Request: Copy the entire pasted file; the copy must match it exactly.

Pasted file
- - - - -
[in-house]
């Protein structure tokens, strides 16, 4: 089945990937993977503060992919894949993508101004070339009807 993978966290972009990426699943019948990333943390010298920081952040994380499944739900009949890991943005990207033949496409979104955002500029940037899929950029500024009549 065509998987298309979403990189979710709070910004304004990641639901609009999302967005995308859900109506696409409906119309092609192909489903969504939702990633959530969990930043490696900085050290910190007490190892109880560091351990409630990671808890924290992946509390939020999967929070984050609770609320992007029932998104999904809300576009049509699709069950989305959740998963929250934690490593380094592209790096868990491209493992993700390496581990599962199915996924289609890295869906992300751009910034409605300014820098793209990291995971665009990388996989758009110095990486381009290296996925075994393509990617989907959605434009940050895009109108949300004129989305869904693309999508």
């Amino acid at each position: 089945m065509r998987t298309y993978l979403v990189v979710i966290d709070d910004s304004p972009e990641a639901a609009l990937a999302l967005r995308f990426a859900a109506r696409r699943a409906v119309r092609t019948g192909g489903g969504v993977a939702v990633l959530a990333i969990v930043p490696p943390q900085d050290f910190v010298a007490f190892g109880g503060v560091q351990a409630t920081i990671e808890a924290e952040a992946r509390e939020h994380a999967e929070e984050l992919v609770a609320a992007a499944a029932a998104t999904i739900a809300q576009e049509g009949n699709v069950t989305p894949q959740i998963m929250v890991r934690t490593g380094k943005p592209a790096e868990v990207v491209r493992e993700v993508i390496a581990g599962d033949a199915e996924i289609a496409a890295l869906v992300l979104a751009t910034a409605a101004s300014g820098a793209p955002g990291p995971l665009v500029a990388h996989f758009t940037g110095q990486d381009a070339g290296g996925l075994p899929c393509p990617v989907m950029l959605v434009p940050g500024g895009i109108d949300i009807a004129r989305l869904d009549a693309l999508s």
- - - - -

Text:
[in-house]
């Protein structure tokens, strides 16, 4: 089945990937993977503060992919894949993508101004070339009807 993978966290972009990426699943019948990333943390010298920081952040994380499944739900009949890991943005990207033949496409979104955002500029940037899929950029500024009549 065509998987298309979403990189979710709070910004304004990641639901609009999302967005995308859900109506696409409906119309092609192909489903969504939702990633959530969990930043490696900085050290910190007490190892109880560091351990409630990671808890924290992946509390939020999967929070984050609770609320992007029932998104999904809300576009049509699709069950989305959740998963929250934690490593380094592209790096868990491209493992993700390496581990599962199915996924289609890295869906992300751009910034409605300014820098793209990291995971665009990388996989758009110095990486381009290296996925075994393509990617989907959605434009940050895009109108949300004129989305869904693309999508």
């Amino acid at each position: 089945m065509r998987t298309y993978l979403v990189v979710i966290d709070d910004s304004p972009e990641a639901a609009l990937a999302l967005r995308f990426a859900a109506r696409r699943a409906v119309r092609t019948g192909g489903g969504v993977a939702v990633l959530a990333i969990v930043p490696p943390q900085d050290f910190v010298a007490f190892g109880g503060v560091q351990a409630t920081i990671e808890a924290e952040a992946r509390e939020h994380a999967e929070e984050l992919v609770a609320a992007a499944a029932a998104t999904i739900a809300q576009e049509g009949n699709v069950t989305p894949q959740i998963m929250v890991r934690t490593g380094k943005p592209a790096e868990v990207v491209r493992e993700v993508i390496a581990g599962d033949a199915e996924i289609a496409a890295l869906v992300l979104a751009t910034a409605a101004s300014g820098a793209p955002g990291p995971l665009v500029a990388h996989f758009t940037g110095q990486d381009a070339g290296g996925l075994p899929c393509p990617v989907m950029l959605v434009p940050g500024g895009i109108d949300i009807a004129r989305l869904d009549a693309l999508s």